26. The portable media device of claim of claim 25, wherein the processor is further configured to receive a second selection of the degree of skip support different from the first degree of skip support and load the cache memory with a third number of complete media items and a fourth number of media item snippets such that the third number of complete media items and the fourth number of media item snippets are simultaneously loaded into the cache memory wherein for the second selection of the degree of skip support a ratio of the fourth number to the third number that is maintained is different from a ratio of the second number to the first number.
27. Non-transitory computer readable medium for storing computer code executable by a processor in an autonomous media device that includes a cache memory and a storage device for storage of at least a media data file corresponding to a media item, comprising:
computer program code for receiving an indication of a degree of skip support;
computer code for reserving a portion of the cache memory for storage of a number of media item snippets, wherein the number of media item snippets is directly related to the degree of skip support, and wherein each media item snippet includes only a portion of the media data itself for a respective media item;
computer program code for storing the number of media item snippets only in the reserved portion of the cache memory;
computer program code for playing the selected media item snippet from the cache memory in accordance with a media item selection by an end-user;
computer program code for skipping to another media item snippet when a skip request is received;
computer program code for downloading a remaining portion of the media data file corresponding to the played snippet from the storage device when the skip request is not received; and
computer program code for playing the remaining portion of the media data file.
Descripción
CROSS-REFERENCE TO RELATED APPLICATION

This application is continuation of and claims priority to U.S. patent application Ser. No. 11/583,199, entitled “MEDIA DEVICE WITH INTELLIGENT CACHE UTILIZATION,” filed Oct. 18, 2006, by Hodge, et al., which claimed priority to U.S. Provisional Application No. 60/756,096, filed Jan. 3, 2006, entitled “MEDIA DEVICE WITH INTELLIGENT CACHE UTILIZATION,” both of which are incorporated herein by reference.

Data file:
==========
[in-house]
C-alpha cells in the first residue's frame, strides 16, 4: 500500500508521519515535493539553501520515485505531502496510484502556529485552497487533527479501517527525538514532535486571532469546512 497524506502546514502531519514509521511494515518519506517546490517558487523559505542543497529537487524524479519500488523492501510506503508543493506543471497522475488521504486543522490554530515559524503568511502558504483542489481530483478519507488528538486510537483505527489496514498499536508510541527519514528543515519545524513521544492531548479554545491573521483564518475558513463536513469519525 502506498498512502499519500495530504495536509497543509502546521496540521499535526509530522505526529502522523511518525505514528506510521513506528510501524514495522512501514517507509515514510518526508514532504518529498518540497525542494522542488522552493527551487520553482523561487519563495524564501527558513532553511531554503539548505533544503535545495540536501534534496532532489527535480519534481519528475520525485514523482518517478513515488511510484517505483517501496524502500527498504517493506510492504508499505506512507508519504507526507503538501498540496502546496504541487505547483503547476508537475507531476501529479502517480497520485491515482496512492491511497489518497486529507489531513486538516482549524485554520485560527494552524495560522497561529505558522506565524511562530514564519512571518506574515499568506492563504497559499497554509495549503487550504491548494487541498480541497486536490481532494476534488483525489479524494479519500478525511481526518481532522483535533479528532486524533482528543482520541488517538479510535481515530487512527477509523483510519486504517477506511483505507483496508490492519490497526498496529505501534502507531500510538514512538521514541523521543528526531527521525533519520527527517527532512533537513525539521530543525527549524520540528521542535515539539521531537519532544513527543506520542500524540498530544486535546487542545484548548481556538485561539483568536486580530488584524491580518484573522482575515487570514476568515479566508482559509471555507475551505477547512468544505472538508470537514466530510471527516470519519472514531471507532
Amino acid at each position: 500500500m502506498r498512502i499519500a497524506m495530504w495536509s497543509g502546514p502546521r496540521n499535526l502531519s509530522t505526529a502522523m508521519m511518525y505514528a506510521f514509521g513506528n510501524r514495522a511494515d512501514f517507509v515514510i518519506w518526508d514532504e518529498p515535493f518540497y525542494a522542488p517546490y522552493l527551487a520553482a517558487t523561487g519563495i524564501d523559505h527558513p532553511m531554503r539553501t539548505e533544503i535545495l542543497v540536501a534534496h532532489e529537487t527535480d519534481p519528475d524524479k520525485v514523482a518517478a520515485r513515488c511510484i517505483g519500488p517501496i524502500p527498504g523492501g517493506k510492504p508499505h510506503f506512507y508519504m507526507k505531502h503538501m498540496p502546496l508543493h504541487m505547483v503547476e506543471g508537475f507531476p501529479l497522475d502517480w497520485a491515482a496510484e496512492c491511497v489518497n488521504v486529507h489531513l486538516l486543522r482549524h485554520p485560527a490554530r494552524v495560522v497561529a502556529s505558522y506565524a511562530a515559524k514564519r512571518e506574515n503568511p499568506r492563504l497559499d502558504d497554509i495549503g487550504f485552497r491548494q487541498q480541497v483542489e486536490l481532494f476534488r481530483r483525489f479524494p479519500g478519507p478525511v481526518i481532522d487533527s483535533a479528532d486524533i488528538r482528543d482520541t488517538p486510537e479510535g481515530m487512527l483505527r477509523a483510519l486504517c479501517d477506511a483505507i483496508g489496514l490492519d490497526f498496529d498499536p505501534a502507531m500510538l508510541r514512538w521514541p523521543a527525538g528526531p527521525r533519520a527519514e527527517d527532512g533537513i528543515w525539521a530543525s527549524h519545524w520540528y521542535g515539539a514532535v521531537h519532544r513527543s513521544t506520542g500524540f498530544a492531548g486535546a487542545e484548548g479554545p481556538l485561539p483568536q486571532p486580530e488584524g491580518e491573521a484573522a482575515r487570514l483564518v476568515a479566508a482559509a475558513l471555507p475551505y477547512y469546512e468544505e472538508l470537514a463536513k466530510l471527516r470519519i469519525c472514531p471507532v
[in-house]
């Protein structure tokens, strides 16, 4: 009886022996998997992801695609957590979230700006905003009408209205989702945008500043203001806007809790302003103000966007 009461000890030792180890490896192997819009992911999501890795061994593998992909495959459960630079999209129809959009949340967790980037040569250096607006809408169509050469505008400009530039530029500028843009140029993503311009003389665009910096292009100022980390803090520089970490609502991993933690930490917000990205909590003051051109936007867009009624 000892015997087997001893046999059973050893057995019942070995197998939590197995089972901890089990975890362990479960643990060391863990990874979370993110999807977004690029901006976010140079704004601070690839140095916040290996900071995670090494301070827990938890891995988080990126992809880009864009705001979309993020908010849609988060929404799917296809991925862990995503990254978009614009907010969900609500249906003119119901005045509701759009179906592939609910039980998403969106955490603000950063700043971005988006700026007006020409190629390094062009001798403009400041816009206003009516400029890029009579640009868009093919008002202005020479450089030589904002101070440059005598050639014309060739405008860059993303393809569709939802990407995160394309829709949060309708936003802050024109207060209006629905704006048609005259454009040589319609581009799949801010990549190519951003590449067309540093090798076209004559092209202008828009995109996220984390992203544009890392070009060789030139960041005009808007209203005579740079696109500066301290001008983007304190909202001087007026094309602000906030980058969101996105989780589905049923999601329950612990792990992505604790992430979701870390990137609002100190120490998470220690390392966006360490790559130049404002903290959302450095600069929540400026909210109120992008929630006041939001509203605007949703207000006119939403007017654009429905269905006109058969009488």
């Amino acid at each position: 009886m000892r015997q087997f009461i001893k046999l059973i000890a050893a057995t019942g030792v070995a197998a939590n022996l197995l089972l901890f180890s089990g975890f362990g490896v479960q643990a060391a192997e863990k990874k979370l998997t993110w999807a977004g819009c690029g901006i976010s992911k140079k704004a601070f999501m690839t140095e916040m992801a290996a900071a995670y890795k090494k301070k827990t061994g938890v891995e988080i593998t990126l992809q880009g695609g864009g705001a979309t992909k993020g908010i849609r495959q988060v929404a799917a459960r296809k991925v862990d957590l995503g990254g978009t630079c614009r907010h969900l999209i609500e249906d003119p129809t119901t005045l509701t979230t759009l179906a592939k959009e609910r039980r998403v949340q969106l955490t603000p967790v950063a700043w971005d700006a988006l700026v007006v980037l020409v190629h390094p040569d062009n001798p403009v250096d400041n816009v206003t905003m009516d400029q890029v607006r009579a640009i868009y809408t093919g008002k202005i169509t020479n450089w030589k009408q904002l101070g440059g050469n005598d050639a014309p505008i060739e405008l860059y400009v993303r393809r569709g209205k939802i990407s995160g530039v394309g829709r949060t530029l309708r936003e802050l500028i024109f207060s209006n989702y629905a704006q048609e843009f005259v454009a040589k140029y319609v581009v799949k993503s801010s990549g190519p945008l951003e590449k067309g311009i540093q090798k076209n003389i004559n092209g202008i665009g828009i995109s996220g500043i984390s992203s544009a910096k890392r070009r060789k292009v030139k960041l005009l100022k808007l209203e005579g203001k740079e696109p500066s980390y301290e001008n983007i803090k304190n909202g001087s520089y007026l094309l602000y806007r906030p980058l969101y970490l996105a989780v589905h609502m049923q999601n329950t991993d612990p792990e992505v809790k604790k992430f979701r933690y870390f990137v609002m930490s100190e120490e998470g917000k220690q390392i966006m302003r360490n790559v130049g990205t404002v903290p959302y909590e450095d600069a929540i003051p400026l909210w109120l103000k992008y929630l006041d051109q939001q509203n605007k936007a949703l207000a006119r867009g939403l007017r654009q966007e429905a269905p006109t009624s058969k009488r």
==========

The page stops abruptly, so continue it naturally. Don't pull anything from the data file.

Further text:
BACKGROUND OF THE INVENTION

1. Field of the Invention

The present invention relates to media devices and, more particularly, to playing of media on media devices.

2. Description of the Related Art

Media players are becoming more popular these days. Of particular popularity are portable media players such as MP3 players or DVD players. Media players operate to play media items for their user that are stored within the media players. The media items are most commonly audio items (e.g., songs) but could also be video items (e.g., DVDs). Typically, an MP3 player will store various audio items internally on a storage disk. When the user makes a selection to play one of the stored audio items, the audio item must first be loaded into semiconductor memory (i.e., Random-Access Memory) before the audio item begins to be played. The delay in reading the rather large file for the audio item is unsatisfactory to users who are anxious to hear the audio item they have already selected to be played. Recently, advancements in MP3 players have enabled some MP3 players to begin playing an audio item before being completely loaded into semiconductor memory. See, for example, U.S. Pat. No. 6,799,226.

Whenever a media item to be played is not stored within the semiconductor memory, the storage disk must be accessed. Unfortunately, storage disks are rather costly in terms of power consumption for small, battery-powered MP3 players. Accordingly, there is a need for improved techniques to reduce the need to access the storage disks of media players.